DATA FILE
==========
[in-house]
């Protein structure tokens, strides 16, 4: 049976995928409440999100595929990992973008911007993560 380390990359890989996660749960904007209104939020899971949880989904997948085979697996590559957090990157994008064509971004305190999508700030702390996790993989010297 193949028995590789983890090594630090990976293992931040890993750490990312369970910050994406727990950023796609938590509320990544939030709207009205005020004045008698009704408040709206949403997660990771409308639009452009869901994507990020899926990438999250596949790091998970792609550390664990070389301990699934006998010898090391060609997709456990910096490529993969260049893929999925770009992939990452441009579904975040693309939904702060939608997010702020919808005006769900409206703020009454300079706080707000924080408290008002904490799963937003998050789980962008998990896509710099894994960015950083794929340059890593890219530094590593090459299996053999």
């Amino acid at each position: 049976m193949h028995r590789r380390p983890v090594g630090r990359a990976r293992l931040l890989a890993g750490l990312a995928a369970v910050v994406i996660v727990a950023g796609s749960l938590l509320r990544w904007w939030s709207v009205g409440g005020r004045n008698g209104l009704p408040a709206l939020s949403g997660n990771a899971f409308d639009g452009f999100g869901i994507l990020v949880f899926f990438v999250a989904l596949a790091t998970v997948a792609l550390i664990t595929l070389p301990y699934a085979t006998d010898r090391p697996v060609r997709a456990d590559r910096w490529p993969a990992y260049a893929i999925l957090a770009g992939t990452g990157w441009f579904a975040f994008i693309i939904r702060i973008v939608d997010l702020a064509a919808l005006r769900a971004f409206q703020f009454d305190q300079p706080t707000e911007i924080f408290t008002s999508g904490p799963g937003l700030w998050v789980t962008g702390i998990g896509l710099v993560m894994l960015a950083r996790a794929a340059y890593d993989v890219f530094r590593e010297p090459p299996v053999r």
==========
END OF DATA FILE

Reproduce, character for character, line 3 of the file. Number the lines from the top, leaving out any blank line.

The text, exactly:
């Amino acid at each position: 049976m193949h028995r590789r380390p983890v090594g630090r990359a990976r293992l931040l890989a890993g750490l990312a995928a369970v910050v994406i996660v727990a950023g796609s749960l938590l509320r990544w904007w939030s709207v009205g409440g005020r004045n008698g209104l009704p408040a709206l939020s949403g997660n990771a899971f409308d639009g452009f999100g869901i994507l990020v949880f899926f990438v999250a989904l596949a790091t998970v997948a792609l550390i664990t595929l070389p301990y699934a085979t006998d010898r090391p697996v060609r997709a456990d590559r910096w490529p993969a990992y260049a893929i999925l957090a770009g992939t990452g990157w441009f579904a975040f994008i693309i939904r702060i973008v939608d997010l702020a064509a919808l005006r769900a971004f409206q703020f009454d305190q300079p706080t707000e911007i924080f408290t008002s999508g904490p799963g937003l700030w998050v789980t962008g702390i998990g896509l710099v993560m894994l960015a950083r996790a794929a340059y890593d993989v890219f530094r590593e010297p090459p299996v053999r």